What is carcinoma?

Carcinoma is a malignant cellular tumor which tends to invade surrounding tissues and/or spread to other parts of the body by metastasis, causing eventual death.
alveolar cell c. See bronchiolar carcinoma.
basal cell c. A malignant tumor derived from the basal layer of the skin or from structures derived from basal cells; it invades locally but rarely metastasizes and occurs most frequently on the face and scalp.
bronchiolar c. A rare type of carcinoma derived either from the lining cells of the pulmonary alveoli or from the terminal bronchioles.
bronchogenic c. Carcinoma arising from a bronchus; the most common form of carcinoma of the lung.
colloid c. See mucinous carcinoma.
embryonal c. of testis A highly malignant neoplasm of the testis appearing as a small grayish white nodule or mass, sometimes associated with hemorrhage and necrosis.
epidermoid c. See squamous cell carcinoma.
c. in situ Carcinoma that is still confined to its site of origin, before it spreads to other tissues.
intraductal c. Carcinoma derived from epithelial cells of a duct, especially in the breast.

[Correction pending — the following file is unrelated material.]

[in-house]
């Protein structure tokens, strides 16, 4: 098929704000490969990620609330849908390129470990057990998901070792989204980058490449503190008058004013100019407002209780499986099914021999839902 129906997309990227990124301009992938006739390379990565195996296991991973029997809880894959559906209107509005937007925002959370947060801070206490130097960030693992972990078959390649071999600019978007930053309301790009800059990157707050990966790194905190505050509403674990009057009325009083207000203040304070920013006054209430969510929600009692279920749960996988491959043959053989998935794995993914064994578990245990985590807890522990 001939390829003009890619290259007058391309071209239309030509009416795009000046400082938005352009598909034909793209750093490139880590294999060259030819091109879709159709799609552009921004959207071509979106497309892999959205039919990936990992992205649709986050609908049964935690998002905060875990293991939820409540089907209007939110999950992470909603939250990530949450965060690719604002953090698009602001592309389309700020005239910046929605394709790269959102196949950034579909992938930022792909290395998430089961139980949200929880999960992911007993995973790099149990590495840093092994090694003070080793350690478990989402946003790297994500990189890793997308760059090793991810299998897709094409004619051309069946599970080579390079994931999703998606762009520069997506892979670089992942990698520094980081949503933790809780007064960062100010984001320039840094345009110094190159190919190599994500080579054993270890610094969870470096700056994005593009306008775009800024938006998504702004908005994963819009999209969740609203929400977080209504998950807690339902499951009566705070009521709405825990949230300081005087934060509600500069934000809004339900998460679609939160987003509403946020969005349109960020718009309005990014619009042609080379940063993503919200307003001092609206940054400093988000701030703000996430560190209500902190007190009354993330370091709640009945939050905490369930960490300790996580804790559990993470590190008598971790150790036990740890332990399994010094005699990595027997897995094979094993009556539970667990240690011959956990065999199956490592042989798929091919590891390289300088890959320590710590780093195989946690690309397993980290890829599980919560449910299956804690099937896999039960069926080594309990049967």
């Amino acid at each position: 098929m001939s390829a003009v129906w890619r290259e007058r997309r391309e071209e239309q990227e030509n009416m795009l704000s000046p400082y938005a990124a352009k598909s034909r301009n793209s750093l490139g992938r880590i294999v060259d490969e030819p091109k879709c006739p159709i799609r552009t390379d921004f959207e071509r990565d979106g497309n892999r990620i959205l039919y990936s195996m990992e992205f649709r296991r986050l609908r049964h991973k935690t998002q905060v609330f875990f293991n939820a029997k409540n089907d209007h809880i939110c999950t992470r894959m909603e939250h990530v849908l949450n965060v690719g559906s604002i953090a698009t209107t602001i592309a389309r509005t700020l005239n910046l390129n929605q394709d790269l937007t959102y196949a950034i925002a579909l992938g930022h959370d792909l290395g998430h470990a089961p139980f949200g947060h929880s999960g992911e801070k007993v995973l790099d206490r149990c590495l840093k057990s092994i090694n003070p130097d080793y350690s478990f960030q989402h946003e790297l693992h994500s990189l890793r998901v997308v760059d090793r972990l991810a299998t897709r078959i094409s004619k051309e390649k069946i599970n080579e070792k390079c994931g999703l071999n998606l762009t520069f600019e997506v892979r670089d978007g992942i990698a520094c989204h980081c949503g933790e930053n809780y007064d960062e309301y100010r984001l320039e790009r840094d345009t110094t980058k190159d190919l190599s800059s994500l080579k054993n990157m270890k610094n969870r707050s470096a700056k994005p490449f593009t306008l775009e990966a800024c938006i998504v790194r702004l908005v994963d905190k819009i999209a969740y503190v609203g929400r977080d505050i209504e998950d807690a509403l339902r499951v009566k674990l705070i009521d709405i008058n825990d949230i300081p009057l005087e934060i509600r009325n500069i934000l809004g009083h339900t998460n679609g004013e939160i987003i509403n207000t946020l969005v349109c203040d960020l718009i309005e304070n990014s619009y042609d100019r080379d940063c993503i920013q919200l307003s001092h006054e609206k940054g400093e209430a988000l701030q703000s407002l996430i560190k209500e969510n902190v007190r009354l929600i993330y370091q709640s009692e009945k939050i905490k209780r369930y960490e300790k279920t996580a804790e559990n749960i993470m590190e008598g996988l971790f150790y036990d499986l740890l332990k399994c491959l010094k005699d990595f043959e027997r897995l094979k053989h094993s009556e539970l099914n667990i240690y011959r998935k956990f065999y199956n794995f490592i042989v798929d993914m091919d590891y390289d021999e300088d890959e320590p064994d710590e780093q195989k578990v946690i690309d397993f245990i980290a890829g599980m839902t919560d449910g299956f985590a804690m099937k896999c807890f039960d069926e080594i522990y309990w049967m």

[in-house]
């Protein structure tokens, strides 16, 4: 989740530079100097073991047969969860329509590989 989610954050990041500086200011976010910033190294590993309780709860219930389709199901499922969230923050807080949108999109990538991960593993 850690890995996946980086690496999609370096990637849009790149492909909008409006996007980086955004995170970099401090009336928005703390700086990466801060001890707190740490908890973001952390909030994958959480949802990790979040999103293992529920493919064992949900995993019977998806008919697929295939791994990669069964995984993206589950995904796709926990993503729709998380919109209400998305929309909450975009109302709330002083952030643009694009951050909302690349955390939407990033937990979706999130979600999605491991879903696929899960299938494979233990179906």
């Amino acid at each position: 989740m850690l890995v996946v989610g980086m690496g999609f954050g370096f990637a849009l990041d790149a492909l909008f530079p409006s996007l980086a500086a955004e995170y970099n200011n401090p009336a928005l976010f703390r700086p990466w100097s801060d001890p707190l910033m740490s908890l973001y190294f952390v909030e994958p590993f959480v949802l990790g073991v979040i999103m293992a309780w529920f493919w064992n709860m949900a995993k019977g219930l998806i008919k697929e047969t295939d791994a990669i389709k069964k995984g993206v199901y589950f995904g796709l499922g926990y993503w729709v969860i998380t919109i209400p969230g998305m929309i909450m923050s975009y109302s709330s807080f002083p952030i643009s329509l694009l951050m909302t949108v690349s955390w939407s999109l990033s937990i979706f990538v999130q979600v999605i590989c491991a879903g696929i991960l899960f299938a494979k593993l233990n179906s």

medullary c. A soft, fleshy, usually large tumor consisting chiefly of epithelial cells
with little fibrous stroma.
mucinous c. A form of adenocarcinoma in which the degenerative process results in the formation of several areas of mucinous or hyaline material.
oat cell c. A small-celled carcinoma usually occurring in a bronchus.
papillary c. A finger-shaped carcinoma.
primary c. Carcinoma at the site of origin.
scirrhous c. A stony-hard tumor having a great amount of fibrous tissue, usually occurring in the breast.
signet-ring cell c. A tumor composed of cells with a droplet of mucus in the cytoplasm, which compresses the nucleus against the cell membrane.
small cell c. See oat cell carcinoma.
spindle cell c. Carcinoma composed of elongated cells; may resemble a sarcoma.
squamous cell c. Carcinoma derived from epithelium, often from normal
epithelium, probably made susceptible by a variety of factors.
transitional c. Carcinoma derived from transitional epithelium; usually occurring in the bladder, ureters, renal pelves, and nasopharynx.
villous c. Carcinoma composed of frondlike projections covered with neoplastic
epithelium.

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